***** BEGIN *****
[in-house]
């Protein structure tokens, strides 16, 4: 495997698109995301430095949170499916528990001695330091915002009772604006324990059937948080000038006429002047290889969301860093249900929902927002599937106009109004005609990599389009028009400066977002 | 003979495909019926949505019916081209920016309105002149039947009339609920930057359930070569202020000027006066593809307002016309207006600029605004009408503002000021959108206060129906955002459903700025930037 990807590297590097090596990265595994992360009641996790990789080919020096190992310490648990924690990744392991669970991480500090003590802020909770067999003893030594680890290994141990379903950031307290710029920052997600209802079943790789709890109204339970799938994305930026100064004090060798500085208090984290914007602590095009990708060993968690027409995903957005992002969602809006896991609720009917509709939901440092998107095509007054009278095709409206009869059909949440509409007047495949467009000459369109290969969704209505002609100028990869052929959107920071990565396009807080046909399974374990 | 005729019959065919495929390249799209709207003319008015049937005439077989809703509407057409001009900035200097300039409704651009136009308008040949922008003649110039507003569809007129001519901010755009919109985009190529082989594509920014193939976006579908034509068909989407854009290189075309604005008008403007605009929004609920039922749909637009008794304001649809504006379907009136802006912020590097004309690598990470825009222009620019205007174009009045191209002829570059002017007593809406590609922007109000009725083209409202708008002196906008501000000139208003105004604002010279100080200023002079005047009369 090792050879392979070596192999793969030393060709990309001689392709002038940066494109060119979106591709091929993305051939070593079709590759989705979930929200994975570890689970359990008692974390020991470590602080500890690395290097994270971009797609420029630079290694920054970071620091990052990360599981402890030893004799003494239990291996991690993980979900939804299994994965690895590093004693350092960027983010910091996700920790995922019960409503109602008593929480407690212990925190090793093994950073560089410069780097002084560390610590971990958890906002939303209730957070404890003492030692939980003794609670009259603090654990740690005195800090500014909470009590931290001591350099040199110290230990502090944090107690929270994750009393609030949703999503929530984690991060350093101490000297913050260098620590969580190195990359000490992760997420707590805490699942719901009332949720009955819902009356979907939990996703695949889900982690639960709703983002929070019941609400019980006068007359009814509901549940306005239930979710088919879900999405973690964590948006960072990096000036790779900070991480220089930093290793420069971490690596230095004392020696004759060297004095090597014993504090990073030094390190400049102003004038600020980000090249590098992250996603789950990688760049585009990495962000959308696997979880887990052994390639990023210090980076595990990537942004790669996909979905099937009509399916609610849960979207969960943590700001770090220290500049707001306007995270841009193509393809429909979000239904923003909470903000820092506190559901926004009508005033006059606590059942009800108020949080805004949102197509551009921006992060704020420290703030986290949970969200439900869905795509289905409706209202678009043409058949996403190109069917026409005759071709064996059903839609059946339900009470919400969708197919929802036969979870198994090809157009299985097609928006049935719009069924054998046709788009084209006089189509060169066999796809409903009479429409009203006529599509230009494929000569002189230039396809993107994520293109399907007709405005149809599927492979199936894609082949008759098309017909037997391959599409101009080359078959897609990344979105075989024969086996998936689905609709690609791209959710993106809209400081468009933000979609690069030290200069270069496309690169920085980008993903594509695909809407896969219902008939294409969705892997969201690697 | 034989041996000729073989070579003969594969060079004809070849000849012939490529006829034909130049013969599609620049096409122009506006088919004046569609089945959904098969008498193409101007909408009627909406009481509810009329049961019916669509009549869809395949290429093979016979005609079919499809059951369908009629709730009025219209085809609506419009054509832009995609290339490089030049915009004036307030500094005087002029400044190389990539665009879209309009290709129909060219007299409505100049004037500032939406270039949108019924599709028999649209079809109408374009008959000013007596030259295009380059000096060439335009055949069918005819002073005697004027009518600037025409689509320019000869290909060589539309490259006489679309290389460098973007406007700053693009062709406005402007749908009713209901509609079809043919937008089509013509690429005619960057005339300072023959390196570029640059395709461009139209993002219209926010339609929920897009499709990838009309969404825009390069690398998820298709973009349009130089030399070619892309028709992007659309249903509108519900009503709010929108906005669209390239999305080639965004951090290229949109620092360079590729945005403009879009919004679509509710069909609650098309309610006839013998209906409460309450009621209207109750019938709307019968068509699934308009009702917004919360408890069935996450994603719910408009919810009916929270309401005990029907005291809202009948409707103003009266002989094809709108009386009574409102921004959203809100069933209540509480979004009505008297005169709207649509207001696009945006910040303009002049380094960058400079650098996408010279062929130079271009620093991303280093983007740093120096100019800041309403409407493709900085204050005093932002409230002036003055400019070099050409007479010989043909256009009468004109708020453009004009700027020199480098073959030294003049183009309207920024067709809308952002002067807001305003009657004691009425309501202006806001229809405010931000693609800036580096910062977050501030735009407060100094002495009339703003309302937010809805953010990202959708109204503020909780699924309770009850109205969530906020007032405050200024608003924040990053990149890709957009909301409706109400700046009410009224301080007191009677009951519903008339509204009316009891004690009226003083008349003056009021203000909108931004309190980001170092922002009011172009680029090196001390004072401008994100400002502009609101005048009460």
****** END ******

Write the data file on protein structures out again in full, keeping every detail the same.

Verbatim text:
[in-house]
């Protein structure tokens, strides 16, 4: 495997698109995301430095949170499916528990001695330091915002009772604006324990059937948080000038006429002047290889969301860093249900929902927002599937106009109004005609990599389009028009400066977002 | 003979495909019926949505019916081209920016309105002149039947009339609920930057359930070569202020000027006066593809307002016309207006600029605004009408503002000021959108206060129906955002459903700025930037 990807590297590097090596990265595994992360009641996790990789080919020096190992310490648990924690990744392991669970991480500090003590802020909770067999003893030594680890290994141990379903950031307290710029920052997600209802079943790789709890109204339970799938994305930026100064004090060798500085208090984290914007602590095009990708060993968690027409995903957005992002969602809006896991609720009917509709939901440092998107095509007054009278095709409206009869059909949440509409007047495949467009000459369109290969969704209505002609100028990869052929959107920071990565396009807080046909399974374990 | 005729019959065919495929390249799209709207003319008015049937005439077989809703509407057409001009900035200097300039409704651009136009308008040949922008003649110039507003569809007129001519901010755009919109985009190529082989594509920014193939976006579908034509068909989407854009290189075309604005008008403007605009929004609920039922749909637009008794304001649809504006379907009136802006912020590097004309690598990470825009222009620019205007174009009045191209002829570059002017007593809406590609922007109000009725083209409202708008002196906008501000000139208003105004604002010279100080200023002079005047009369 090792050879392979070596192999793969030393060709990309001689392709002038940066494109060119979106591709091929993305051939070593079709590759989705979930929200994975570890689970359990008692974390020991470590602080500890690395290097994270971009797609420029630079290694920054970071620091990052990360599981402890030893004799003494239990291996991690993980979900939804299994994965690895590093004693350092960027983010910091996700920790995922019960409503109602008593929480407690212990925190090793093994950073560089410069780097002084560390610590971990958890906002939303209730957070404890003492030692939980003794609670009259603090654990740690005195800090500014909470009590931290001591350099040199110290230990502090944090107690929270994750009393609030949703999503929530984690991060350093101490000297913050260098620590969580190195990359000490992760997420707590805490699942719901009332949720009955819902009356979907939990996703695949889900982690639960709703983002929070019941609400019980006068007359009814509901549940306005239930979710088919879900999405973690964590948006960072990096000036790779900070991480220089930093290793420069971490690596230095004392020696004759060297004095090597014993504090990073030094390190400049102003004038600020980000090249590098992250996603789950990688760049585009990495962000959308696997979880887990052994390639990023210090980076595990990537942004790669996909979905099937009509399916609610849960979207969960943590700001770090220290500049707001306007995270841009193509393809429909979000239904923003909470903000820092506190559901926004009508005033006059606590059942009800108020949080805004949102197509551009921006992060704020420290703030986290949970969200439900869905795509289905409706209202678009043409058949996403190109069917026409005759071709064996059903839609059946339900009470919400969708197919929802036969979870198994090809157009299985097609928006049935719009069924054998046709788009084209006089189509060169066999796809409903009479429409009203006529599509230009494929000569002189230039396809993107994520293109399907007709405005149809599927492979199936894609082949008759098309017909037997391959599409101009080359078959897609990344979105075989024969086996998936689905609709690609791209959710993106809209400081468009933000979609690069030290200069270069496309690169920085980008993903594509695909809407896969219902008939294409969705892997969201690697 | 034989041996000729073989070579003969594969060079004809070849000849012939490529006829034909130049013969599609620049096409122009506006088919004046569609089945959904098969008498193409101007909408009627909406009481509810009329049961019916669509009549869809395949290429093979016979005609079919499809059951369908009629709730009025219209085809609506419009054509832009995609290339490089030049915009004036307030500094005087002029400044190389990539665009879209309009290709129909060219007299409505100049004037500032939406270039949108019924599709028999649209079809109408374009008959000013007596030259295009380059000096060439335009055949069918005819002073005697004027009518600037025409689509320019000869290909060589539309490259006489679309290389460098973007406007700053693009062709406005402007749908009713209901509609079809043919937008089509013509690429005619960057005339300072023959390196570029640059395709461009139209993002219209926010339609929920897009499709990838009309969404825009390069690398998820298709973009349009130089030399070619892309028709992007659309249903509108519900009503709010929108906005669209390239999305080639965004951090290229949109620092360079590729945005403009879009919004679509509710069909609650098309309610006839013998209906409460309450009621209207109750019938709307019968068509699934308009009702917004919360408890069935996450994603719910408009919810009916929270309401005990029907005291809202009948409707103003009266002989094809709108009386009574409102921004959203809100069933209540509480979004009505008297005169709207649509207001696009945006910040303009002049380094960058400079650098996408010279062929130079271009620093991303280093983007740093120096100019800041309403409407493709900085204050005093932002409230002036003055400019070099050409007479010989043909256009009468004109708020453009004009700027020199480098073959030294003049183009309207920024067709809308952002002067807001305003009657004691009425309501202006806001229809405010931000693609800036580096910062977050501030735009407060100094002495009339703003309302937010809805953010990202959708109204503020909780699924309770009850109205969530906020007032405050200024608003924040990053990149890709957009909301409706109400700046009410009224301080007191009677009951519903008339509204009316009891004690009226003083008349003056009021203000909108931004309190980001170092922002009011172009680029090196001390004072401008994100400002502009609101005048009460």